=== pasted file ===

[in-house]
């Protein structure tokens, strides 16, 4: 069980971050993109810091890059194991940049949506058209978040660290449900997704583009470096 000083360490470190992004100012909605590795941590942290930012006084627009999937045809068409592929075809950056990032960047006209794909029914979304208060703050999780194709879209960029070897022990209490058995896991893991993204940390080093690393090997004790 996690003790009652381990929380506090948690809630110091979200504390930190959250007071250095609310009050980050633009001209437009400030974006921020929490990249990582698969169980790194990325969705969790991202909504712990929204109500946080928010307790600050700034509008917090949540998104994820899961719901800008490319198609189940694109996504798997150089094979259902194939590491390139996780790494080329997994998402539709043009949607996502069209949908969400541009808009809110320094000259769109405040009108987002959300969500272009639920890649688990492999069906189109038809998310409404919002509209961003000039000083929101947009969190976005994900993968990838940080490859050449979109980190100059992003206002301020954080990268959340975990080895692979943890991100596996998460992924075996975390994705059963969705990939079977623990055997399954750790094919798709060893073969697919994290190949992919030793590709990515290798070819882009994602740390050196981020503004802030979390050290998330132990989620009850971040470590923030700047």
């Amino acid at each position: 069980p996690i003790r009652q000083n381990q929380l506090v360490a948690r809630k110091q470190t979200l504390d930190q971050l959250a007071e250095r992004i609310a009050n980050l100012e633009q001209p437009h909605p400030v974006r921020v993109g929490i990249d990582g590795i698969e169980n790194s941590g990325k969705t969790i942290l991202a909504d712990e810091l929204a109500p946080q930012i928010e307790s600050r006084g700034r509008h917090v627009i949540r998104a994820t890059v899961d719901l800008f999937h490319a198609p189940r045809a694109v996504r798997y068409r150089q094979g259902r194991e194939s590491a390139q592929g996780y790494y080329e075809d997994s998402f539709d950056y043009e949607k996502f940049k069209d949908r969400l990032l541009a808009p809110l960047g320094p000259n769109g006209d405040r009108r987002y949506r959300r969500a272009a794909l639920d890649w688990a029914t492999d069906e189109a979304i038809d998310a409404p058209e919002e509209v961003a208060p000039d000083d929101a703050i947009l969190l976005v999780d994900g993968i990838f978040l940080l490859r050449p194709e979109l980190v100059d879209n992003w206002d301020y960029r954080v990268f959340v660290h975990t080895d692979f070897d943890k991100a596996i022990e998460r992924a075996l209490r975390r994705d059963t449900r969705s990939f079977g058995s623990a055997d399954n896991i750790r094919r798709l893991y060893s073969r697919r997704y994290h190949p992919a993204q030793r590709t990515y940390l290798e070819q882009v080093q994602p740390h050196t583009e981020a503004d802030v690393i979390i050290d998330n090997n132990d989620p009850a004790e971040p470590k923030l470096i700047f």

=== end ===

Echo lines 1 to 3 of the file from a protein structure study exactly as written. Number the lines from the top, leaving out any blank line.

[in-house]
């Protein structure tokens, strides 16, 4: 069980971050993109810091890059194991940049949506058209978040660290449900997704583009470096 000083360490470190992004100012909605590795941590942290930012006084627009999937045809068409592929075809950056990032960047006209794909029914979304208060703050999780194709879209960029070897022990209490058995896991893991993204940390080093690393090997004790 996690003790009652381990929380506090948690809630110091979200504390930190959250007071250095609310009050980050633009001209437009400030974006921020929490990249990582698969169980790194990325969705969790991202909504712990929204109500946080928010307790600050700034509008917090949540998104994820899961719901800008490319198609189940694109996504798997150089094979259902194939590491390139996780790494080329997994998402539709043009949607996502069209949908969400541009808009809110320094000259769109405040009108987002959300969500272009639920890649688990492999069906189109038809998310409404919002509209961003000039000083929101947009969190976005994900993968990838940080490859050449979109980190100059992003206002301020954080990268959340975990080895692979943890991100596996998460992924075996975390994705059963969705990939079977623990055997399954750790094919798709060893073969697919994290190949992919030793590709990515290798070819882009994602740390050196981020503004802030979390050290998330132990989620009850971040470590923030700047």
């Amino acid at each position: 069980p996690i003790r009652q000083n381990q929380l506090v360490a948690r809630k110091q470190t979200l504390d930190q971050l959250a007071e250095r992004i609310a009050n980050l100012e633009q001209p437009h909605p400030v974006r921020v993109g929490i990249d990582g590795i698969e169980n790194s941590g990325k969705t969790i942290l991202a909504d712990e810091l929204a109500p946080q930012i928010e307790s600050r006084g700034r509008h917090v627009i949540r998104a994820t890059v899961d719901l800008f999937h490319a198609p189940r045809a694109v996504r798997y068409r150089q094979g259902r194991e194939s590491a390139q592929g996780y790494y080329e075809d997994s998402f539709d950056y043009e949607k996502f940049k069209d949908r969400l990032l541009a808009p809110l960047g320094p000259n769109g006209d405040r009108r987002y949506r959300r969500a272009a794909l639920d890649w688990a029914t492999d069906e189109a979304i038809d998310a409404p058209e919002e509209v961003a208060p000039d000083d929101a703050i947009l969190l976005v999780d994900g993968i990838f978040l940080l490859r050449p194709e979109l980190v100059d879209n992003w206002d301020y960029r954080v990268f959340v660290h975990t080895d692979f070897d943890k991100a596996i022990e998460r992924a075996l209490r975390r994705d059963t449900r969705s990939f079977g058995s623990a055997d399954n896991i750790r094919r798709l893991y060893s073969r697919r997704y994290h190949p992919a993204q030793r590709t990515y940390l290798e070819q882009v080093q994602p740390h050196t583009e981020a503004d802030v690393i979390i050290d998330n090997n132990d989620p009850a004790e971040p470590k923030l470096i700047f």